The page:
Parashat Yitro יתרו: “The Ten Commandments”

Painting by Marc Chagall in the Knesset of Israel in Jerusalem.  Rights for the image from alamy.com.
Painting by Marc Chagall in the Knesset of Israel in Jerusalem. Rights for the image from alamy.com.

Rabbi Nahum Sarna calls this parasha the “hinge of the Torah” because it contains the revelation of the Ten Commandments at Sinai (and so to each of us everytime we read it). In popular imagination, the Ten Commandments were given to the Israelites on tablets of stone.  True and not true.  The first revelation came to us by “voice”, in words, as is clear in this chapter.  And this is critical to understanding the The Commandments themselves:  they are written in stone but can only be understood when we listen. They, by themselves, are inert. Our human capacity to listen, to learn, to understand and, ultimately, to act, brings them to life and into our lives. 

Here are my notes:

1. Like a great orchestral composition, the chapter treats us to an important overture before we arrive at the revelation of the Ten Commandments at Sinai. Yitro (Jethro) Moses’s father-in-law is reintroduced to us: 

Jethro, priest of Midian, Moses’ father-in-law, heard all that God had done for Moses and for Israel His people, how the LORD had brought Israel out from Egypt. So Jethro, Moses’ father-in-law, took Zipporah, Moses’ wife, after she had been sent home and her two sons—of whom one was named Gershom, that is to say, “I have been a stranger in a foreign land”; and the other was named Eliezer, meaning, “The God of my father was my help, and He delivered me from the sword of Pharaoh.” Jethro, Moses’ father-in-law, brought Moses’ sons and wife to him in the wilderness, where he was encamped at the mountain of God.  He sent word to Moses, “I, your father-in-law Jethro, am coming to you, with your wife and her two sons.” Moses went out to meet his father-in-law; he bowed low and kissed him; each asked after the other’s welfare, and they went into the tent. Moses then recounted to his father-in-law everything that the LORD had done to Pharaoh and to the Egyptians for Israel’s sake, all the hardships that had befallen them on the way, and how the LORD had delivered them. And Jethro rejoiced over all the kindness that the LORD had shown Israel when He delivered them from the Egyptians. “Blessed be the LORD,” Jethro said, “who delivered you from the Egyptians and from Pharaoh, and who delivered the people from under the hand of the Egyptians. (EX 18:1-10)

Jethro is a terrific man.  He is an adult!  He is a high priest in his own church, and though he loves, admires and appreciates his son-in-law (Moses), has no interest in joining him nor does he need to do so to express his love and support.  This passage also brings to mind the question raised by Rabbi Ariel Pollak about the nature of our relationship to Judaism.  Are we a tribal people bound by blood or a spiritual community bound by shared values and education?  Jethro is part of the latter clearly.  But, in truth, we are all some of both.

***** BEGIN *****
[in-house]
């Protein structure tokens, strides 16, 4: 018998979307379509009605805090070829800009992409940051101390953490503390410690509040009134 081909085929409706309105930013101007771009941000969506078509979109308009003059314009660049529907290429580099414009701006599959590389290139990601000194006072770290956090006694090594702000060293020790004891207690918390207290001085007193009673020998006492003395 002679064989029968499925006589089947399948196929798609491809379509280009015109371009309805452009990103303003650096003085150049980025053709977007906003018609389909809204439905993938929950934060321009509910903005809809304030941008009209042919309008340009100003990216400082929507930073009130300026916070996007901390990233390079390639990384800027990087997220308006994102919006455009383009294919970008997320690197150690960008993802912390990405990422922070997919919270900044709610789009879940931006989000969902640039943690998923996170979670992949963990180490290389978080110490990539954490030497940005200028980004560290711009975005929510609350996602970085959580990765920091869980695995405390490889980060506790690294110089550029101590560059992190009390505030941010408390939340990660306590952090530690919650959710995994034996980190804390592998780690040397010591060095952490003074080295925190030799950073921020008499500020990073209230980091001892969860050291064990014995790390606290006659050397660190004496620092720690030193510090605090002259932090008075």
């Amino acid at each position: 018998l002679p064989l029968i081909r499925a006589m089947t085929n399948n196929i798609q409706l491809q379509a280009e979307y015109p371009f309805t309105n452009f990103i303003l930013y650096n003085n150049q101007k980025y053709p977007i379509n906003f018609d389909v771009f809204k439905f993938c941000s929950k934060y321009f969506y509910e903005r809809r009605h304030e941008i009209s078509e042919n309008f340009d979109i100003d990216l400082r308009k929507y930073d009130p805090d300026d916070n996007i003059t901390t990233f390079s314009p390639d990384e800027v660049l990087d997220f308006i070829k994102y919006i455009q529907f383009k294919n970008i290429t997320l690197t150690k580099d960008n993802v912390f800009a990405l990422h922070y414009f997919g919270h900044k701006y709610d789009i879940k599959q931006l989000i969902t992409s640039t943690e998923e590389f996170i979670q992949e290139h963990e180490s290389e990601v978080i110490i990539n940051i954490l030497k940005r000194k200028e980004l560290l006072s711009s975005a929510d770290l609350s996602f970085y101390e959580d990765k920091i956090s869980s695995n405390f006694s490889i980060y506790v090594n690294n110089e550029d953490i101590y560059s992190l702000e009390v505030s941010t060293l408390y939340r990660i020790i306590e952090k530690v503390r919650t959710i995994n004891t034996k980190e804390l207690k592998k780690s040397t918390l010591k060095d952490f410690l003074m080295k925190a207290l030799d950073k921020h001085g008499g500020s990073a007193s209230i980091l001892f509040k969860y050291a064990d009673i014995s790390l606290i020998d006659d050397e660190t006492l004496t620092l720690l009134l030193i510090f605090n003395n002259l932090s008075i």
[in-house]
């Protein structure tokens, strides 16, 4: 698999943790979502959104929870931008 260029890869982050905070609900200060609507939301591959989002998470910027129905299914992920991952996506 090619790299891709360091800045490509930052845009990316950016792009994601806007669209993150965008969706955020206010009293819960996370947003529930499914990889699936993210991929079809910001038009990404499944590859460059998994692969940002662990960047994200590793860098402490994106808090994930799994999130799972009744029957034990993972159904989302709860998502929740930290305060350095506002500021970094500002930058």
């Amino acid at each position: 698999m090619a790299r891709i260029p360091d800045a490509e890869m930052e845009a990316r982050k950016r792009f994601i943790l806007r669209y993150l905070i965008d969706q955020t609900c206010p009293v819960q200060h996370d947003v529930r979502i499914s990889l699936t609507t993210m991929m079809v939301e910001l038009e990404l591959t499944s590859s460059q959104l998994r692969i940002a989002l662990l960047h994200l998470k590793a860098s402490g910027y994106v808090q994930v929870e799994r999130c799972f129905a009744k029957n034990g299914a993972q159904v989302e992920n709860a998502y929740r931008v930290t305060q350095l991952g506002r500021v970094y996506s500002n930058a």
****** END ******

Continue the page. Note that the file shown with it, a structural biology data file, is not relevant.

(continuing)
2. Moses cannot delegate authority and his father-in-law, Jethro, gives him great advice.

Next day, Moses sat as magistrate among the people, while the people stood about Moses from morning until evening. But when Moses’ father-in-law saw how much he had to do for the people, he said, “What is this thing that you are doing to the people? Why do you act alone, while all the people stand about you from morning until evening?” Moses replied to his father-in-law, “It is because the people come to me to inquire of God. When they have a dispute, it comes before me, and I decide between one person and another, and I make known the laws and teachings of God.” But Moses’ father-in-law said to him, “The thing you are doing is not right; you will surely wear yourself out, and these people as well. For the task is too heavy for you; you cannot do it alone. Now listen to me. I will give you counsel, and God be with you! You represent the people before God: you bring the disputes before God, and enjoin upon them the laws and the teachings, and make known to them the way they are to go and the practices they are to follow. You shall also seek out from among all the people capable men who fear God, trustworthy men who spurn ill-gotten gain. Set these over them as chiefs of thousands, hundreds, fifties, and tens, and let them judge the people at all times. Have them bring every major dispute to you, but let them decide every minor dispute themselves. Make it easier for yourself by letting them share the burden with you. If you do this—and God so commands you—you will be able to bear up; and all these people too will go home unwearied.” Moses heeded his father-in-law and did just as he had said. (EX 18:13-27)